He straped his dark brown monk shoes, straightened his tie and stepped out. He felt confident, ready to conquer the day.
Words by Jennifer Papa
Shakespeare, though not exactly a stickler for sartorial exactitude, used the following expression in King John, 1595: "Nay, but make haste; the better foot before." We're partisan of this idiom. Infact, we'd like to think of shoes as an extension of your character and an indispensable card in the sartorial game.
Every man who’s in it to win should have a handful of proper shoes to take him through his week—regardless of opponents and obstacles. To prepare you for game we’ve put down the A-list of smart and timeless companions, sure to take you places.
Need to make a polished impression? Look no further. The Oxford shoe actually derives from the Oxanian, a half-boot with side slits that gained popularity among the students at Oxford University around 1825. As students rebelled against knee-high and ankle-boots then in fashion, the side slit evolved into a side lace that eventually moved to the instep. With time, also the heel and the height of the boot was lowered. In the U.S. “Balmora” is often synonymous with “Oxford”. Despite its origin, these days the Oxford shoe would most likely be seen as too formal for on campus use. HOW TO WEAR: Play the Oxford card when you need to look unmistakably polished and pulled together. Pair your black Oxfords with a double-breasted blue suit to a wedding or look smart at the office in a grey flannel suit.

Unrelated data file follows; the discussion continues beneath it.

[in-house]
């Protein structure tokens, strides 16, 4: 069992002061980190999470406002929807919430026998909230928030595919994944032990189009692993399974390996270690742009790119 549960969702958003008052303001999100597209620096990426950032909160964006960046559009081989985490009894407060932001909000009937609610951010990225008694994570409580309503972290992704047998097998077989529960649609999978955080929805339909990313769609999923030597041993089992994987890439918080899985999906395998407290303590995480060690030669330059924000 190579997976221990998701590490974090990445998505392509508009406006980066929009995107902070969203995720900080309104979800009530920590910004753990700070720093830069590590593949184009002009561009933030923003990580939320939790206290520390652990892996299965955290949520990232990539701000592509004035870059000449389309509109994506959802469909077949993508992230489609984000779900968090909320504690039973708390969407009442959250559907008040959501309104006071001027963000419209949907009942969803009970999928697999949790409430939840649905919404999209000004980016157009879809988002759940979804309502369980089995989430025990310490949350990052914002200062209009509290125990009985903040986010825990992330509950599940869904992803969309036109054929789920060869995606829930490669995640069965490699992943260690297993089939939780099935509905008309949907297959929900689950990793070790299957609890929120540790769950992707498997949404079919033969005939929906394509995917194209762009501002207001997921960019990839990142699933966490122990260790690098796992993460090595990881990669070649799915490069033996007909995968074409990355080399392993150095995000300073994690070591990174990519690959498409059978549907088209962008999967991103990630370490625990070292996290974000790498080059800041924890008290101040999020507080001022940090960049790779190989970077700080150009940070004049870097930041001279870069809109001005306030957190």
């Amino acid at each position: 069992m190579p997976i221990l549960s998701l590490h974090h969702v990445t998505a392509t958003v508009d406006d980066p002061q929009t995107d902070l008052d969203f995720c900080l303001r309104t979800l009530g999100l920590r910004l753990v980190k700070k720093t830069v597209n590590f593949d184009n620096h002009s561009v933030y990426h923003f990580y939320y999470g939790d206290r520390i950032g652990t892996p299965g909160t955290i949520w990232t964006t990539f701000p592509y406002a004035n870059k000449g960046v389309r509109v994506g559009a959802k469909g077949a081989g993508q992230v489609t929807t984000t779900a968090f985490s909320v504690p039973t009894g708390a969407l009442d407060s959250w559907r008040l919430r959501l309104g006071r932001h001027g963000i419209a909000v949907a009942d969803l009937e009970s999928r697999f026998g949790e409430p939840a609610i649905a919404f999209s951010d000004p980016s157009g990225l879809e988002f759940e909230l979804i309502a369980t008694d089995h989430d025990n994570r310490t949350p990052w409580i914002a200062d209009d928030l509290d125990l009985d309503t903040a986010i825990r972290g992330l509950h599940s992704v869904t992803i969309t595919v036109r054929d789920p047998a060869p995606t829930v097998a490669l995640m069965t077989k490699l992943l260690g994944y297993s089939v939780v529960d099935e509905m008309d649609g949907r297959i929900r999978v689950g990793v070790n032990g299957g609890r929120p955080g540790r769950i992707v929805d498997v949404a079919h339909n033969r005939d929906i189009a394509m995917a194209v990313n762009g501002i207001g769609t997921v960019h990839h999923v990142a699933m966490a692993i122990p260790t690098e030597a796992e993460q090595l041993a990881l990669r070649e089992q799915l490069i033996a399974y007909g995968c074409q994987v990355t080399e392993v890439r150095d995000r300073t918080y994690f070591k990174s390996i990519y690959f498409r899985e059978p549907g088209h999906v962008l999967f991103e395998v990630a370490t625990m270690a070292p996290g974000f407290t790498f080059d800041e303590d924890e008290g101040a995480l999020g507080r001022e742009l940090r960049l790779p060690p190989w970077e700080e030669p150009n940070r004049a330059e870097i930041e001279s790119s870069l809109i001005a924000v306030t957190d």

Double Monk Shoes
This is one of the more popular shoes in menswear today. The history of this shoe actually goes back centuries and originates in Europe where it had great popularity. The monks in particular were known to wear these shoes during this era, hence its name. HOW TO WEAR: The double monk shoe is versatile and you’ll look equally sharp wearing these together with a pin striped suit for the office, as paired with jeans and an unconstructed jacket for a casual Sunday brunch.
The origin of the tassel loafer most likely dates back to the post-World War II era. The Alden Shoe Co claims to have invented the tasseled shoe at the request of debonair Hollywood actor Paul Lukas. After a trip through Europe, Mr Lukas brought with him a pair of Oxford shoes that had little fringed tassels on the end of the laces. He wanted a personalized shoe similar to what he had found in Europe and turned to Alden Shoe Co. After years of experimenting, the classic version of the tassel loafer was finally launched in 1952 and it became an overnight success. It remains a timeless iconic shoe representing casual elegance. HOW TO WEAR: Give an effortless impression on casual Friday by pairing your dark brown suede loafers with a pair of chinos. Alternatively choose a konjac colored suede loafer paired with jeans for the dinner party.
When properly cared for a pair of hard-soled shoes from our list can easily last you several years. Moreover, your shoes will last even longer if you have a good selection of shoes and allow the leather to rest a day or two between use.
So, can you read your fellow man simply by a quick glance at his shoes? Maybe. But what is more important is the way you feel when you step out to seize the day.